Chadburns Liverpool Ships power telegraph
Contributor:Tony Smith / Alamy Stock Photo
File size:44 MB (3.3 MB Compressed download)
Releases:Model - no | Property - noDo I need a release?
Dimensions:4187 x 3672 px | 35.4 x 31.1 cm | 14 x 12.2 inches | 300dpi
Date taken:7 June 2010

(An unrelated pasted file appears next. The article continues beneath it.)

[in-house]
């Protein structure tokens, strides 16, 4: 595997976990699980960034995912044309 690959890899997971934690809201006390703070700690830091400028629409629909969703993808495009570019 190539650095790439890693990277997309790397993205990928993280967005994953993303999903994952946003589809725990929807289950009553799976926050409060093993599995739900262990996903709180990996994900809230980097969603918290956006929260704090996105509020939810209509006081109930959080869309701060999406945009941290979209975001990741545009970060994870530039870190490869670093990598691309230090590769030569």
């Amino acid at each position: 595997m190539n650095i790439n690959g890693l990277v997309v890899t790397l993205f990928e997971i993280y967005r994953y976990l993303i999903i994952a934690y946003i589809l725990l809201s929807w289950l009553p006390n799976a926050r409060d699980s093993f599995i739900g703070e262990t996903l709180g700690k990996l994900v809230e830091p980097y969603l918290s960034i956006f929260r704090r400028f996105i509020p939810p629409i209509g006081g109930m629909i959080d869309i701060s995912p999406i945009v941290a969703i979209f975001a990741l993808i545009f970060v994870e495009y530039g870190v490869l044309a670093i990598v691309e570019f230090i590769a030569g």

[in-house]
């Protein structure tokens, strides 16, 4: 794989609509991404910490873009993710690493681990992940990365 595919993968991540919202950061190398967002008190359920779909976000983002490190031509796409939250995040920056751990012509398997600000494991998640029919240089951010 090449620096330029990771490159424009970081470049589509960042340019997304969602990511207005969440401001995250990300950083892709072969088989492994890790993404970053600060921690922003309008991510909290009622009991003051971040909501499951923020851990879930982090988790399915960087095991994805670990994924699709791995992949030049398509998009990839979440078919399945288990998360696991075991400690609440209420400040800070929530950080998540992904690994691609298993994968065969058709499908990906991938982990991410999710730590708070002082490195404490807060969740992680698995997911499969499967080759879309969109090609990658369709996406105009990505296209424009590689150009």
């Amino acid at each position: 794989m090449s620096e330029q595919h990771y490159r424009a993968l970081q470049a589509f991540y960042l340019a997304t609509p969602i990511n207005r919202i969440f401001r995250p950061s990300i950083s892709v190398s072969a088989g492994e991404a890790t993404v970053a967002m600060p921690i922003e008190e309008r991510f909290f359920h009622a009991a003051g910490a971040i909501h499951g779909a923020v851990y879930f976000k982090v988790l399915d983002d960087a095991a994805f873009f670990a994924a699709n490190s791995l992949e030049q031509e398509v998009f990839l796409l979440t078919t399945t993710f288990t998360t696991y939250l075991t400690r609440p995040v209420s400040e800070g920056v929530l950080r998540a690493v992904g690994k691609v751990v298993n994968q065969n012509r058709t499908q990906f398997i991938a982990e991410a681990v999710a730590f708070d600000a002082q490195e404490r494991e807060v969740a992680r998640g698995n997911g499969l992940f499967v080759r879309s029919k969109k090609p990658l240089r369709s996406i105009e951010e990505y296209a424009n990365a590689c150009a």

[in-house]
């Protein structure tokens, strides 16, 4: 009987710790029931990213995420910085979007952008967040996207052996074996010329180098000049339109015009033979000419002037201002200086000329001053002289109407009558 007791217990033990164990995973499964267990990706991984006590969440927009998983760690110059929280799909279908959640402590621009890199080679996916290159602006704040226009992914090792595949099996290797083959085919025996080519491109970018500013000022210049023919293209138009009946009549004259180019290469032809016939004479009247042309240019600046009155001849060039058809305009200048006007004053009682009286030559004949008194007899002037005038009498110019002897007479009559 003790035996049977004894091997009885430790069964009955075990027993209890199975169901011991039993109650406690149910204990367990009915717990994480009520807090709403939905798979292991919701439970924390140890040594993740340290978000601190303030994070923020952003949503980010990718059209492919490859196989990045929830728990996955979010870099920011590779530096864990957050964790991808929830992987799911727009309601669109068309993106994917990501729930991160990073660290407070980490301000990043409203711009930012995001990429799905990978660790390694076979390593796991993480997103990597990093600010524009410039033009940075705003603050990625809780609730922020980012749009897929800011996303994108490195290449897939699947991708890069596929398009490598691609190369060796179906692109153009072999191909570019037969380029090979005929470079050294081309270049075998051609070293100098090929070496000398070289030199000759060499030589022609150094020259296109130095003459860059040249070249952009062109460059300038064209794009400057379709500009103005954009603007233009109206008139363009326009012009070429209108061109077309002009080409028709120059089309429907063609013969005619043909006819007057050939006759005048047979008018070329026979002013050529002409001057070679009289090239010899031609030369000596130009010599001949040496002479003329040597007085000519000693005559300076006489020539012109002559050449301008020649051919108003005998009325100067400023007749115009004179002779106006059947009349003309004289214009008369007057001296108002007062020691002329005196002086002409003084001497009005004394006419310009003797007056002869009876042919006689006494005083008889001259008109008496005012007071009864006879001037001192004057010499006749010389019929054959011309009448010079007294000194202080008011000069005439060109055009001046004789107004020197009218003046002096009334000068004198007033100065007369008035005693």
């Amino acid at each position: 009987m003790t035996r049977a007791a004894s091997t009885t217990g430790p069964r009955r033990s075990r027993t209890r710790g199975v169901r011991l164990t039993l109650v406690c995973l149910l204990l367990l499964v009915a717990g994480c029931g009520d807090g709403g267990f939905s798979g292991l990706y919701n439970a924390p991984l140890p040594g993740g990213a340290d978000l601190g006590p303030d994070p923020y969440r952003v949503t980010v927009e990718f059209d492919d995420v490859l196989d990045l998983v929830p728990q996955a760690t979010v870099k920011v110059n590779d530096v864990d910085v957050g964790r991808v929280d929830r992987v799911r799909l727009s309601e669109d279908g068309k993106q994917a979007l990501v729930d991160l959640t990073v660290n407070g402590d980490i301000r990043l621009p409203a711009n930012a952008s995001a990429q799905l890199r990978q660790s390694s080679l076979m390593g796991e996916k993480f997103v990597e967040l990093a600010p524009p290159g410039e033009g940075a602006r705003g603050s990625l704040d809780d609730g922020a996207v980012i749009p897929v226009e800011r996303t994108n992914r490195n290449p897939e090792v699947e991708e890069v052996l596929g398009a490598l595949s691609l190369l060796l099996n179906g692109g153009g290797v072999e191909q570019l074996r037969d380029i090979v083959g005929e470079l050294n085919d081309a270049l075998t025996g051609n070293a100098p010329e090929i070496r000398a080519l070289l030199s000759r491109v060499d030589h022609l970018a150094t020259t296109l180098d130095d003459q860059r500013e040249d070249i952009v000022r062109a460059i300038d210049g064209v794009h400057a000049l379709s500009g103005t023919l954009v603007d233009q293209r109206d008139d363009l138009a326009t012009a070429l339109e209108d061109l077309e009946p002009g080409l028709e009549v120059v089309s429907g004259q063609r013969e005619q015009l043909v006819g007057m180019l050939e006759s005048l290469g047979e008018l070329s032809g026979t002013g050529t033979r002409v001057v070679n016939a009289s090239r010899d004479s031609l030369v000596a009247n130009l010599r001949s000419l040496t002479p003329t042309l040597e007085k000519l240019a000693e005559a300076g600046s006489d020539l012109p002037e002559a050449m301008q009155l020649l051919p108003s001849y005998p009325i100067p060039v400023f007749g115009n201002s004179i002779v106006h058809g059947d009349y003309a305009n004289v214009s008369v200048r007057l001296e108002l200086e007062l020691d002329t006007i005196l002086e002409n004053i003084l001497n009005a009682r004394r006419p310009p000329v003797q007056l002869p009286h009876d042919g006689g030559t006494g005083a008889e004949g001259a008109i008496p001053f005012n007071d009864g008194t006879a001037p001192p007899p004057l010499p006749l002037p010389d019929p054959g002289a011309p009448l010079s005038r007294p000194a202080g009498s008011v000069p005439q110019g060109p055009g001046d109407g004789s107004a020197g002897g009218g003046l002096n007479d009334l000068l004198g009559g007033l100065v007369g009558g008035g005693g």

An engine order telegraph or E.O.T., often also called a Chadburn, is a communications device used on a ship (or submarine) for the pilot on the bridge to order engineers in the engine room to power the vessel at a certain desired speed. In early vessels, from the 1800s until about 1950, the device usually consisted of a round dial about nine inches in diameter with a knob at the center attached to one or more handles, and an indicator pointer on the face of the dial. Modern E.O.T.s on vessels which still use them use electronic light and sound signals. Traditional E.O.T.s required a pilot wanting to change speed to "ring" the telegraph on the bridge, moving the handle to a different position on the dial. This would ring a bell in the engine room and move their pointer to the position on the dial selected by the bridge. The engineers hear the bell and move their handle to the same position to signal their acknowledgment of the order, and adjust the engine speed accordingly. Such an order is called a "bell," for example the order for a ship's maximum speed, flank speed, is called a "flank bell." For urgent orders requiring rapid acceleration, the handle is moved three times so that the engine room bell is rung three times. This is called a "cavitate bell" because the rapid acceleration of the ship's propeller will cause the water around it to cavitate, causing a lot of noise and wear on the propellers. Such noise is undesirable during conflicts because it can give away a vessel's position. On most modern vessels the EOT acts as a direct throttle with no intervening engine room personnel. This one has positions of Full Ahead, Half, Slow, Dead Slow, Stand By, Stop. Astern Finished with engines, dead slow, slow, half and full. German U-boats of World War II contained the dial position "Alarmtauchen", the order for a crash dive. Most seen these days are copies. Most do not include the CL of Chadburn Liverpool which was the place of manufacture, as in this specimen h